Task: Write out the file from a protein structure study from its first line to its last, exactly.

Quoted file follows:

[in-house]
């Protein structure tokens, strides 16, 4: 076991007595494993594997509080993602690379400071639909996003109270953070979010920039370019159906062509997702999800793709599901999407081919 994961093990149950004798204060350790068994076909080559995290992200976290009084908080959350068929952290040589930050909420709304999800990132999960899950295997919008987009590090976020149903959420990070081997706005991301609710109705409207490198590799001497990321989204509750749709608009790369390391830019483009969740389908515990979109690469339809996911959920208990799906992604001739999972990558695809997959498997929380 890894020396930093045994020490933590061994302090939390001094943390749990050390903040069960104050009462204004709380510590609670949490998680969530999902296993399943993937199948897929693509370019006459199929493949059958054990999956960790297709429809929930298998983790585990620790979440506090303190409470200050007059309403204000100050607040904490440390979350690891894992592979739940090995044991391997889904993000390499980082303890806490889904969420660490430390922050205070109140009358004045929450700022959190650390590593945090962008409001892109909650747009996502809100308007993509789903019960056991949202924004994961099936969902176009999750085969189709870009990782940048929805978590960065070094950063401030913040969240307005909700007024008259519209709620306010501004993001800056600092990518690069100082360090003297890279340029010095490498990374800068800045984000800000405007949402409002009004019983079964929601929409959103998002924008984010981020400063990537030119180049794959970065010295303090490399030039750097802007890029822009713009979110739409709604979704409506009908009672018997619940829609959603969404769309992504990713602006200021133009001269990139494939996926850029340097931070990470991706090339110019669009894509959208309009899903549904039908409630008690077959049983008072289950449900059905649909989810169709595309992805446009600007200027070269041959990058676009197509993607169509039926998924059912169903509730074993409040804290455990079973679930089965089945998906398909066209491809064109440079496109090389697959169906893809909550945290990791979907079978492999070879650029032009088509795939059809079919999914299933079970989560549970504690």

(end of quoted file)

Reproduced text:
[in-house]
């Protein structure tokens, strides 16, 4: 076991007595494993594997509080993602690379400071639909996003109270953070979010920039370019159906062509997702999800793709599901999407081919 994961093990149950004798204060350790068994076909080559995290992200976290009084908080959350068929952290040589930050909420709304999800990132999960899950295997919008987009590090976020149903959420990070081997706005991301609710109705409207490198590799001497990321989204509750749709608009790369390391830019483009969740389908515990979109690469339809996911959920208990799906992604001739999972990558695809997959498997929380 890894020396930093045994020490933590061994302090939390001094943390749990050390903040069960104050009462204004709380510590609670949490998680969530999902296993399943993937199948897929693509370019006459199929493949059958054990999956960790297709429809929930298998983790585990620790979440506090303190409470200050007059309403204000100050607040904490440390979350690891894992592979739940090995044991391997889904993000390499980082303890806490889904969420660490430390922050205070109140009358004045929450700022959190650390590593945090962008409001892109909650747009996502809100308007993509789903019960056991949202924004994961099936969902176009999750085969189709870009990782940048929805978590960065070094950063401030913040969240307005909700007024008259519209709620306010501004993001800056600092990518690069100082360090003297890279340029010095490498990374800068800045984000800000405007949402409002009004019983079964929601929409959103998002924008984010981020400063990537030119180049794959970065010295303090490399030039750097802007890029822009713009979110739409709604979704409506009908009672018997619940829609959603969404769309992504990713602006200021133009001269990139494939996926850029340097931070990470991706090339110019669009894509959208309009899903549904039908409630008690077959049983008072289950449900059905649909989810169709595309992805446009600007200027070269041959990058676009197509993607169509039926998924059912169903509730074993409040804290455990079973679930089965089945998906398909066209491809064109440079496109090389697959169906893809909550945290990791979907079978492999070879650029032009088509795939059809079919999914299933079970989560549970504690």